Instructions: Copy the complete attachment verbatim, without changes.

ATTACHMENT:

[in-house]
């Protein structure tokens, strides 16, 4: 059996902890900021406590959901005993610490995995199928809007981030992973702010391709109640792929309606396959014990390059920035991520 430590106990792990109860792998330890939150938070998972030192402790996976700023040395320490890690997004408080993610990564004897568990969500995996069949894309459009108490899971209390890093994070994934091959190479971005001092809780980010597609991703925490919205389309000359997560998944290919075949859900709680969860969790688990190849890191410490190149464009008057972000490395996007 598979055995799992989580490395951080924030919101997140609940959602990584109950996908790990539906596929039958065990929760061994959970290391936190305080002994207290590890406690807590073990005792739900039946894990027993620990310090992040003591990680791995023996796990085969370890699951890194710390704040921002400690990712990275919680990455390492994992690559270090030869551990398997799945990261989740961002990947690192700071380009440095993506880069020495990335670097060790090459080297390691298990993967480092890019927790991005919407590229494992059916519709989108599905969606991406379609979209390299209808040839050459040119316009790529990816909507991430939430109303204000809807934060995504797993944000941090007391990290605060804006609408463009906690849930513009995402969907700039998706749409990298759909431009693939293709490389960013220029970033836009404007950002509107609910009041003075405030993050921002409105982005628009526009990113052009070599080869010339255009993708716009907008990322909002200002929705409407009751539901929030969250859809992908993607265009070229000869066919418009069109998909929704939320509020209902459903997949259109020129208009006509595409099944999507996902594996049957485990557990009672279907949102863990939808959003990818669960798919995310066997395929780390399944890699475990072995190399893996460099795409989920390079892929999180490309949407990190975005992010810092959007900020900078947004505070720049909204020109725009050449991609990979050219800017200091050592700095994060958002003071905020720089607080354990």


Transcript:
[in-house]
């Protein structure tokens, strides 16, 4: 059996902890900021406590959901005993610490995995199928809007981030992973702010391709109640792929309606396959014990390059920035991520 430590106990792990109860792998330890939150938070998972030192402790996976700023040395320490890690997004408080993610990564004897568990969500995996069949894309459009108490899971209390890093994070994934091959190479971005001092809780980010597609991703925490919205389309000359997560998944290919075949859900709680969860969790688990190849890191410490190149464009008057972000490395996007 598979055995799992989580490395951080924030919101997140609940959602990584109950996908790990539906596929039958065990929760061994959970290391936190305080002994207290590890406690807590073990005792739900039946894990027993620990310090992040003591990680791995023996796990085969370890699951890194710390704040921002400690990712990275919680990455390492994992690559270090030869551990398997799945990261989740961002990947690192700071380009440095993506880069020495990335670097060790090459080297390691298990993967480092890019927790991005919407590229494992059916519709989108599905969606991406379609979209390299209808040839050459040119316009790529990816909507991430939430109303204000809807934060995504797993944000941090007391990290605060804006609408463009906690849930513009995402969907700039998706749409990298759909431009693939293709490389960013220029970033836009404007950002509107609910009041003075405030993050921002409105982005628009526009990113052009070599080869010339255009993708716009907008990322909002200002929705409407009751539901929030969250859809992908993607265009070229000869066919418009069109998909929704939320509020209902459903997949259109020129208009006509595409099944999507996902594996049957485990557990009672279907949102863990939808959003990818669960798919995310066997395929780390399944890699475990072995190399893996460099795409989920390079892929999180490309949407990190975005992010810092959007900020900078947004505070720049909204020109725009050449991609990979050219800017200091050592700095994060958002003071905020720089607080354990």